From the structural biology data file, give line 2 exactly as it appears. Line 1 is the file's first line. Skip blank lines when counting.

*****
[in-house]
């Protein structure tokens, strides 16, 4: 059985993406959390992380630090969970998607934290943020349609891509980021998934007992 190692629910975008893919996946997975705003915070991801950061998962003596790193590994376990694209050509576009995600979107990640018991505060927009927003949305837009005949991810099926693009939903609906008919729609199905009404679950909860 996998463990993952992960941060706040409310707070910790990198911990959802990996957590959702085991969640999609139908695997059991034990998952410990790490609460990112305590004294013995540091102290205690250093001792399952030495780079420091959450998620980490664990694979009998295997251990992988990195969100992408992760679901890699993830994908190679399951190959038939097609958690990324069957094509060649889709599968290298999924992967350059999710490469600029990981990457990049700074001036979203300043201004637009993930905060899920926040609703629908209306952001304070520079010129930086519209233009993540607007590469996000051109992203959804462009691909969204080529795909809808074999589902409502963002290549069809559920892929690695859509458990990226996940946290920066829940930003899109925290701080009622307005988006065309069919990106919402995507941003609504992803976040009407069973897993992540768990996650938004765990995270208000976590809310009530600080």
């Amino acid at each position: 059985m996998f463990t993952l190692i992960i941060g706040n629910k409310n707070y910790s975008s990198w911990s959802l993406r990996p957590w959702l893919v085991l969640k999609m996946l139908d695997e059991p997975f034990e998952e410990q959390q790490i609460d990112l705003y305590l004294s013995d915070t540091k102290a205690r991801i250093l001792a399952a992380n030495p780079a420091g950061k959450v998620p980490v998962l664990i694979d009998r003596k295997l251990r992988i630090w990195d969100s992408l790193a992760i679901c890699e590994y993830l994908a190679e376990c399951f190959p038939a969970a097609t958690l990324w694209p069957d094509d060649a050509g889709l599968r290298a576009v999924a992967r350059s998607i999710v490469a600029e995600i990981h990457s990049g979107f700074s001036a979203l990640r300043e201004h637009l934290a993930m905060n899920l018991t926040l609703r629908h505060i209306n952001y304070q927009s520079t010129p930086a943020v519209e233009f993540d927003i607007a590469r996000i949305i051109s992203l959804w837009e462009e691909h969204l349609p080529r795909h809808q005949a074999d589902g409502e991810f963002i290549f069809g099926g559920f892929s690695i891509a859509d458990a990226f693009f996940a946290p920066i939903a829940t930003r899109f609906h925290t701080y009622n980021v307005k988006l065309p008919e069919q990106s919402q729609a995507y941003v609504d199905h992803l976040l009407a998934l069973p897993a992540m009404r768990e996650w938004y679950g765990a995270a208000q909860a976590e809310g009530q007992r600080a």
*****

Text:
């Protein structure tokens, strides 16, 4: 059985993406959390992380630090969970998607934290943020349609891509980021998934007992 190692629910975008893919996946997975705003915070991801950061998962003596790193590994376990694209050509576009995600979107990640018991505060927009927003949305837009005949991810099926693009939903609906008919729609199905009404679950909860 996998463990993952992960941060706040409310707070910790990198911990959802990996957590959702085991969640999609139908695997059991034990998952410990790490609460990112305590004294013995540091102290205690250093001792399952030495780079420091959450998620980490664990694979009998295997251990992988990195969100992408992760679901890699993830994908190679399951190959038939097609958690990324069957094509060649889709599968290298999924992967350059999710490469600029990981990457990049700074001036979203300043201004637009993930905060899920926040609703629908209306952001304070520079010129930086519209233009993540607007590469996000051109992203959804462009691909969204080529795909809808074999589902409502963002290549069809559920892929690695859509458990990226996940946290920066829940930003899109925290701080009622307005988006065309069919990106919402995507941003609504992803976040009407069973897993992540768990996650938004765990995270208000976590809310009530600080």